The D’Aquisto Ultra featured a single floating humbucker that was attached to the pickguard. The volume and tone controls were mounted on the pickguard. Body size at lower bout: 16". The scale length: 24 3/4". The width at the nut was 1 11/16". The top of the Ultra featured bookmatched spruce. The sides and back were flamed maple. The adjustable three piece neck was maple with an ebony fingerboard adorned with mother of pearl block markers. The body was surrounded with triple binding as was the headstock, fingerboard and f-holes.

The headstock had a fancy inlaid design of mother of pearl marquetry. The gold plated hardware included a Schaller humbucking pickup on the Ultra. The tuning keys were gold plated. The tailpiece was contoured and made of ebony. The compensated bridge and a single volume control were all ebony as well. D’Aquisto’s signature was inlaid in mother of pearl. The pickguard is also made of ebony. This model could be ordered without a pickup.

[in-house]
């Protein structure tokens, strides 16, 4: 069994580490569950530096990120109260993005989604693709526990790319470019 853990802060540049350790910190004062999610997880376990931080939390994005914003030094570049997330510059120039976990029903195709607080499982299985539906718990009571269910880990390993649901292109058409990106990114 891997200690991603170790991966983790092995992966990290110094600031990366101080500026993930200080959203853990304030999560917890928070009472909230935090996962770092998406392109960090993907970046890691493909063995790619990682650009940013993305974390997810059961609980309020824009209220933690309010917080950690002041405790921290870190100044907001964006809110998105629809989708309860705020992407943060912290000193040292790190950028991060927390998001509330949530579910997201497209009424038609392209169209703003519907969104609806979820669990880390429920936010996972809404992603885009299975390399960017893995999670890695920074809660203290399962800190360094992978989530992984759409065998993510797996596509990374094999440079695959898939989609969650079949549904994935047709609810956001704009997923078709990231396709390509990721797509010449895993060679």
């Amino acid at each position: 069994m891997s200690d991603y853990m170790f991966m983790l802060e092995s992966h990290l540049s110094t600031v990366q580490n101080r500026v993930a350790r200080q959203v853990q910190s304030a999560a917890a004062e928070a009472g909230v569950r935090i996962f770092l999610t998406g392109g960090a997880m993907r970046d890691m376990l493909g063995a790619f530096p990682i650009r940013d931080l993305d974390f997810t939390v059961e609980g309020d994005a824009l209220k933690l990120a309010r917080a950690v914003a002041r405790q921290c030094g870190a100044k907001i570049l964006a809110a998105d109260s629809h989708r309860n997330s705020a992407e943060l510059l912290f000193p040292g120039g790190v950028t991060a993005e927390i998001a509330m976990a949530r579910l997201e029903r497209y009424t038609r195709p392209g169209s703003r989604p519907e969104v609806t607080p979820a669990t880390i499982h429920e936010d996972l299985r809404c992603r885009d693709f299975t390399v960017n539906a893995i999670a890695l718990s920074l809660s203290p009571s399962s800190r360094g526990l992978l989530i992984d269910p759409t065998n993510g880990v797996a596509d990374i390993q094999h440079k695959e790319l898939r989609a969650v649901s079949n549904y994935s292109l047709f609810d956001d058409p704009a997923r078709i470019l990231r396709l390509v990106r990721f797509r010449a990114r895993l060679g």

The most popular model is the single pickup Elite. This guitar seems to be the hardest to find due to the limited quantities in which it was produced. The body is 2 ¾” deep.

The Elite’s dimensions are very similar to Gibson’s ES-175. The construction on the Elite includes a laminated body which helps to reduce feedback in a hollowbody guitar and reduce wear. The D’Aquisto Deluxe had a single neck pickup with top mounted volume and tone controls, once again with ebony knobs and pickguard.

The D’Aquisto Fender guitars are very collectible, especially the Elite and the Ultra and fetch high prices. In researching this guitar I noted that Christies sold an Elite for $23,500. However this instrument was a part of Eric Clapton’s collection. They are still far less expensive than a handmade D’Aquisto.